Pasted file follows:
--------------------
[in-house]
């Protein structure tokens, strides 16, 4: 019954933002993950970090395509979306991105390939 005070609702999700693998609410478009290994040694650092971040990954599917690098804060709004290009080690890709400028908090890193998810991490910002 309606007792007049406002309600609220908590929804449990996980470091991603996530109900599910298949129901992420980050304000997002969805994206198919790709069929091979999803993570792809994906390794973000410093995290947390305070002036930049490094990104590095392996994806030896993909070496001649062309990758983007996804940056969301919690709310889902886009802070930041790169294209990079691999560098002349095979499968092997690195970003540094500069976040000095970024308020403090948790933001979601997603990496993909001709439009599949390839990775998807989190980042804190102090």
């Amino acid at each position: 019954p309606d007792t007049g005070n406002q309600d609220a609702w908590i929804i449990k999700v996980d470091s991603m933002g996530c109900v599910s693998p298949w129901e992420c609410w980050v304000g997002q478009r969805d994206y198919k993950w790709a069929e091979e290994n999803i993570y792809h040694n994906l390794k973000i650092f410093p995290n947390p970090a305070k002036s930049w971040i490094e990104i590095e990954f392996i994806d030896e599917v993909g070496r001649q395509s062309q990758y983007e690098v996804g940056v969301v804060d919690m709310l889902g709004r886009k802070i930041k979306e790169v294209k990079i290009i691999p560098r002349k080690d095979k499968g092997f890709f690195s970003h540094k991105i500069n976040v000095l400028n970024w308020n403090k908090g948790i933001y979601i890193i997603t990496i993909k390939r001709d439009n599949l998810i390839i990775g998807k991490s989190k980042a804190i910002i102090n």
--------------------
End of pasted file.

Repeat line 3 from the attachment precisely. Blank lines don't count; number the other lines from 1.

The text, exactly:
């Amino acid at each position: 019954p309606d007792t007049g005070n406002q309600d609220a609702w908590i929804i449990k999700v996980d470091s991603m933002g996530c109900v599910s693998p298949w129901e992420c609410w980050v304000g997002q478009r969805d994206y198919k993950w790709a069929e091979e290994n999803i993570y792809h040694n994906l390794k973000i650092f410093p995290n947390p970090a305070k002036s930049w971040i490094e990104i590095e990954f392996i994806d030896e599917v993909g070496r001649q395509s062309q990758y983007e690098v996804g940056v969301v804060d919690m709310l889902g709004r886009k802070i930041k979306e790169v294209k990079i290009i691999p560098r002349k080690d095979k499968g092997f890709f690195s970003h540094k991105i500069n976040v000095l400028n970024w308020n403090k908090g948790i933001y979601i890193i997603t990496i993909k390939r001709d439009n599949l998810i390839i990775g998807k991490s989190k980042a804190i910002i102090n």